Macro malware arrived with a bang 21 years ago, and it’s still causing problems.
Concept, the first ever virus to spread by infecting Microsoft Office files, turned the anti-virus world on its head overnight when it was shipped by Microsoft on a CD ROM in August 1995.
Up until then the main thing computer users had to worry about was malware hiding in .EXE or .COM executable files, or in the boot sectors of floppy disks. Now you had to be wary of Word documents too, and the risk was heightened when you recognised that exchanging documents in the office was a much more regular behaviour than sharing executable code.
It didn’t take long for macro viruses to become the most commonly-encountered type of malware on the planet.
It would be nice to think that in the decades since macro malware has disappeared as a threat, but the truth is that the problem remains as Microsoft’s own research reveals. Indeed, Microsoft claims that 98% of Office-targeted threats use macros.
It’s clear that the way forward is to block malicious macros. If you can control the macros you can control the threat.
In March, Microsoft took a positive step in helping enterprises who run Office 2016 block macros from loading in certain high-risk scenarios. And yesterday, Microsoft announced that the feature has also been made available to companies running Office 2013.
Let’s look at a typical attack scenario to see how Office 2016 and Office 2013 can better protect your users.
Imagine one of your users receives an email with a malicious Word document attached. Typically there will be some social engineering at play to trick the user into opening the attachment – in this case the email claims the attachment is an overdue invoice for a recent purchase.
Opening the attachment in Microsoft Word is possible, but because the email has arrived from outside the company the attachment is not inherently trusted. A sandboxed environment known as “Protected view” is used – allowing users to read the document’s contents, but disabling macros and other potentially malicious active content. Editing of the document is also disabled.
This, of course, is not going to faze a determined cybercriminal. They have anticipated that their intended target will be defended by Microsoft Office’s “Protected view” feature, and have incorporated a message into their document to trick users – via social engineering again – to “Enable editing” and thus re-enable any malicious macros they have included in their attack.
Contents of this document are protected. To view this content, please click “Enable Editing” from the yellow bar and then click “Enable Content”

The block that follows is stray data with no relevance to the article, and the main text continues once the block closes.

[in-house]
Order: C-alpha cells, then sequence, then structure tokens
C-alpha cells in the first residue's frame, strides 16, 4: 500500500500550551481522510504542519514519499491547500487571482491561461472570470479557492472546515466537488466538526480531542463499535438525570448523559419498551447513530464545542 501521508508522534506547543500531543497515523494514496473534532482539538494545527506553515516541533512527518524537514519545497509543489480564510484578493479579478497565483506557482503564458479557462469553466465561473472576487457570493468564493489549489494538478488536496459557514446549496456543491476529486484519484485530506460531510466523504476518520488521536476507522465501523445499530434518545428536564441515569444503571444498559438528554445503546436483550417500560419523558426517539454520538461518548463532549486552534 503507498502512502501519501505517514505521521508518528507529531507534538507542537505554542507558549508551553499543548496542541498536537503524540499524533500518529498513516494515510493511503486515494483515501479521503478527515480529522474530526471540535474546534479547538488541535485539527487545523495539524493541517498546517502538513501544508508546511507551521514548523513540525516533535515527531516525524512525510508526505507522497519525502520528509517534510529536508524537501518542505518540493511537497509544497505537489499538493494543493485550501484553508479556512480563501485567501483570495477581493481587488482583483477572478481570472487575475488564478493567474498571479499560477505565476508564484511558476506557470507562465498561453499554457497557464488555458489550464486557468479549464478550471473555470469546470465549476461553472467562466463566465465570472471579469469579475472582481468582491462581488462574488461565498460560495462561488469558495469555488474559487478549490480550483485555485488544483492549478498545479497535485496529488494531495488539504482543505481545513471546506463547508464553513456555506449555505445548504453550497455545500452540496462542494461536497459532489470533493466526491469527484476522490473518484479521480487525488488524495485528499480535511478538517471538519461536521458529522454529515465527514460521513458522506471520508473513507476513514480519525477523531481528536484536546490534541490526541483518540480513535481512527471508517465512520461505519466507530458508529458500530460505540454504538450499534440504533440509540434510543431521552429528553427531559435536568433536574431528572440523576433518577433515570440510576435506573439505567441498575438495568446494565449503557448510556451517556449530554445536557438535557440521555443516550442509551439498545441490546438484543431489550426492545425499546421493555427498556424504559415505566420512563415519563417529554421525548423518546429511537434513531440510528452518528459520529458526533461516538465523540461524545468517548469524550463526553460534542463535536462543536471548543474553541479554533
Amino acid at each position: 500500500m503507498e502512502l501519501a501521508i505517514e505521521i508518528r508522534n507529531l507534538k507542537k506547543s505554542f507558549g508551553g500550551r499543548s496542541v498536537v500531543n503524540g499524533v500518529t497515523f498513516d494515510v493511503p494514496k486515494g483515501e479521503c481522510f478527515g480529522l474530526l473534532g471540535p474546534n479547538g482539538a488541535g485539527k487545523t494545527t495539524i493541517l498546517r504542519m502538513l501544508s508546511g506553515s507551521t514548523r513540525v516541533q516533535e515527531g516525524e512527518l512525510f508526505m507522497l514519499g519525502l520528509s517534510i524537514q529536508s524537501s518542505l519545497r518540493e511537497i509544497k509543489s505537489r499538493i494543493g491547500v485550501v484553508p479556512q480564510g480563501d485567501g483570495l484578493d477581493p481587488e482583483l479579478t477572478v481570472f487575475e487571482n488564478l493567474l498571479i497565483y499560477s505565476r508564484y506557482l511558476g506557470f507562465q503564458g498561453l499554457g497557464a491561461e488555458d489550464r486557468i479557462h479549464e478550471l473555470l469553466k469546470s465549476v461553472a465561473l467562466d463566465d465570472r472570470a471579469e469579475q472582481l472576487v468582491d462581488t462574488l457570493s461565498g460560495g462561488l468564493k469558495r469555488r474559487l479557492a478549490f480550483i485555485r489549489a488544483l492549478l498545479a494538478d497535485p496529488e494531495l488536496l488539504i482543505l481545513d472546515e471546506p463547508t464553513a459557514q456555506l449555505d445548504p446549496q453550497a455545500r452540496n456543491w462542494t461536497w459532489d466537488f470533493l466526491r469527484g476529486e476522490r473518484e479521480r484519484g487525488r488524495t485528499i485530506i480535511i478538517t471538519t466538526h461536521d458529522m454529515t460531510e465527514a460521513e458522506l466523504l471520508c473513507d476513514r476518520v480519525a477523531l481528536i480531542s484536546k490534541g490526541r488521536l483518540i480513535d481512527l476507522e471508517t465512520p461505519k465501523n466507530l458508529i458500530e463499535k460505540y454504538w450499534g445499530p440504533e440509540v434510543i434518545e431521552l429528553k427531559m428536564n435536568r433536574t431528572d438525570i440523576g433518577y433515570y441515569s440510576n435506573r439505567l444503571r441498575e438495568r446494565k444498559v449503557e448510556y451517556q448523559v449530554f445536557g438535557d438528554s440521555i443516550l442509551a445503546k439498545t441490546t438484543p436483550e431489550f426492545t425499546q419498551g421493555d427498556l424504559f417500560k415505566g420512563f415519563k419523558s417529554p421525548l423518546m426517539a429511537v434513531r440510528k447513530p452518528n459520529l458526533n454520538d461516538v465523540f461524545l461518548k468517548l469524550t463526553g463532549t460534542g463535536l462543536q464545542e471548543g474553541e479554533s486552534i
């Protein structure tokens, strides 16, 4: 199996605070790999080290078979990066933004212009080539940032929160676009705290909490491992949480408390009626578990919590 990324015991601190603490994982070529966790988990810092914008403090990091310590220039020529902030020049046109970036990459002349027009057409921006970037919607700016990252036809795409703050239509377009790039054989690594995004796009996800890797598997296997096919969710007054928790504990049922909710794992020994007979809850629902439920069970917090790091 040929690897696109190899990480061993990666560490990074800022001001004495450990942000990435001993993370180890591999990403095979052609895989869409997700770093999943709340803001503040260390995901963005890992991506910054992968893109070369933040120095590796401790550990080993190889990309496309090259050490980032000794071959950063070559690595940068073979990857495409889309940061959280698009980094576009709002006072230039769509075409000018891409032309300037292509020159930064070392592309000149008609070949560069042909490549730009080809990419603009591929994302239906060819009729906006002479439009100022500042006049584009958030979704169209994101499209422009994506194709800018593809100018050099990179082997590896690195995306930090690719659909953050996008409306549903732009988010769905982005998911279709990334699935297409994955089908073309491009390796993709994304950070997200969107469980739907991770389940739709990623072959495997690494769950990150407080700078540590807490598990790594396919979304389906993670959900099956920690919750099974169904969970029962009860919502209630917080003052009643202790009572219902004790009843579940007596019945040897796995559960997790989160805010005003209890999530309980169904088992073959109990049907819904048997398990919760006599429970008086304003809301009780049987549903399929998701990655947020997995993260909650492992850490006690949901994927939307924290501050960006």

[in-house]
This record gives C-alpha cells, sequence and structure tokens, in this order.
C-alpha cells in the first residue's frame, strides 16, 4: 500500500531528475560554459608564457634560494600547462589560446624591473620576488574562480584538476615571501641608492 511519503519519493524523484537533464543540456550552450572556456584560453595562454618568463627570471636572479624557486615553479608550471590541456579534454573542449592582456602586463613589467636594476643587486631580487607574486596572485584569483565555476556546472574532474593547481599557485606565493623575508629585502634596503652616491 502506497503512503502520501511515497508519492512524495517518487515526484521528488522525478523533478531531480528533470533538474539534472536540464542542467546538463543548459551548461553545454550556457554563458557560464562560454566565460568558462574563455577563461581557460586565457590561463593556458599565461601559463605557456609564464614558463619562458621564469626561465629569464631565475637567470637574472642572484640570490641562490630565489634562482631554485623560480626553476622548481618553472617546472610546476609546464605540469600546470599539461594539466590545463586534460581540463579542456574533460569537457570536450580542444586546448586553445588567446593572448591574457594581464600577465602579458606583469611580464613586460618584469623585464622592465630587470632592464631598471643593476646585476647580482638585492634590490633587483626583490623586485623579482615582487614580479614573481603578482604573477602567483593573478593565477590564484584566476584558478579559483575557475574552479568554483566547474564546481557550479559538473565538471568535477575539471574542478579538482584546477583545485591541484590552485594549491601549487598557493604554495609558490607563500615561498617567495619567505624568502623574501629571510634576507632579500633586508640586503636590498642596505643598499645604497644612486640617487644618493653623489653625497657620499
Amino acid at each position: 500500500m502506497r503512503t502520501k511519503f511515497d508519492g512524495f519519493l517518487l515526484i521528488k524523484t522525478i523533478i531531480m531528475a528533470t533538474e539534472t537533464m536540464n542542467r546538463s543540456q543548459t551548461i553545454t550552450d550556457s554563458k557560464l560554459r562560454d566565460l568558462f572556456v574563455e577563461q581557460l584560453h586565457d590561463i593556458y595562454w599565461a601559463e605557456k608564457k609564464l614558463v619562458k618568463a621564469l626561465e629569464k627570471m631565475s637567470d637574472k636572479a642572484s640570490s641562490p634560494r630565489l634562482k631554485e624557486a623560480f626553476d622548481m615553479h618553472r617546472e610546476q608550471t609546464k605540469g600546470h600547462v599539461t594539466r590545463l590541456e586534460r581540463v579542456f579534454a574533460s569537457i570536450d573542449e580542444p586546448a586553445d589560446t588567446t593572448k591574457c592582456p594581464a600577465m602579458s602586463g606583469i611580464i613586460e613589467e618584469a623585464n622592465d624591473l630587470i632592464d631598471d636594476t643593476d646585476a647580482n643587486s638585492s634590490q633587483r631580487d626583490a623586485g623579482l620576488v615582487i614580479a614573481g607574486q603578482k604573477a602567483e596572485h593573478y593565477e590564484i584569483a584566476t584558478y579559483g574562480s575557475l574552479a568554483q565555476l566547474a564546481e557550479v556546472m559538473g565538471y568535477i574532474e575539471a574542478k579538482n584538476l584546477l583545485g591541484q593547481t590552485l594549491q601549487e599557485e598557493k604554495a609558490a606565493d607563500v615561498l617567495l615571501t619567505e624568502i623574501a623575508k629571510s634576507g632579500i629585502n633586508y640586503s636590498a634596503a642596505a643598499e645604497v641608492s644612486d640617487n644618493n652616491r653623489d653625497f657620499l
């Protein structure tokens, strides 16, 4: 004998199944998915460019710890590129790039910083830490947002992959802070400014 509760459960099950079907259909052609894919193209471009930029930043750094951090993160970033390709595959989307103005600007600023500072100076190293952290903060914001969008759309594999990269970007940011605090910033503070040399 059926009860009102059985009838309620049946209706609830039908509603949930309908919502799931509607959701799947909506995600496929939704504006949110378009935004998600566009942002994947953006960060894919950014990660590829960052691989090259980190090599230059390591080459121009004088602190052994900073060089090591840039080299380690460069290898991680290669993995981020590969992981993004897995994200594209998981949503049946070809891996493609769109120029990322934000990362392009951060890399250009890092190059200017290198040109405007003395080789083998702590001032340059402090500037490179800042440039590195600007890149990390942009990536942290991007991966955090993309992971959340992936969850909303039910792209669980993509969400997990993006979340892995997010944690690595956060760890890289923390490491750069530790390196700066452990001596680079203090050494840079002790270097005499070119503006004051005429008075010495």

In short, the attacker is telling his or her victim to disable Microsoft’s built-in defences, giving free reign for the malware to execute.
It’s all too easy to imagine many users falling for a trick like this.
However, Office 2016 and now Office 2013 provide an additional layer of protection. Enterprise administrators can roll out group policies which forbid users from enabling macros in Word, Excel, or PowerPoint files originating from outside the company – even if they are duped into trying by a cybercriminal’s shenanigans.
BLOCKED CONTENT Macros in this document have been disabled by your enterprise administrator for security reasons.
Although most people will probably barely notice if Word documents and Powerpoint presentations have their macros disabled, it’s clear that challenges still arise when it comes to Excel spreadsheets – which can frequently contain legitimate macros, and which may be being frequently received by some departments from parties outside the company.
My advice to Office users is that alongside your conventional layered defences, you should enable all of the Protected View options in the Trust Center and turn on Data Execution Prevention (DEP).
Within businesses you should seriously consider applying a group policy to block macros from running in Office files originating from the internet. Details of how to enforce such a setting through group policy is explained on Microsoft’s website.
Editor’s Note: The opinions expressed in this guest author article are solely those of the contributor, and do not necessarily reflect those of Tripwire, Inc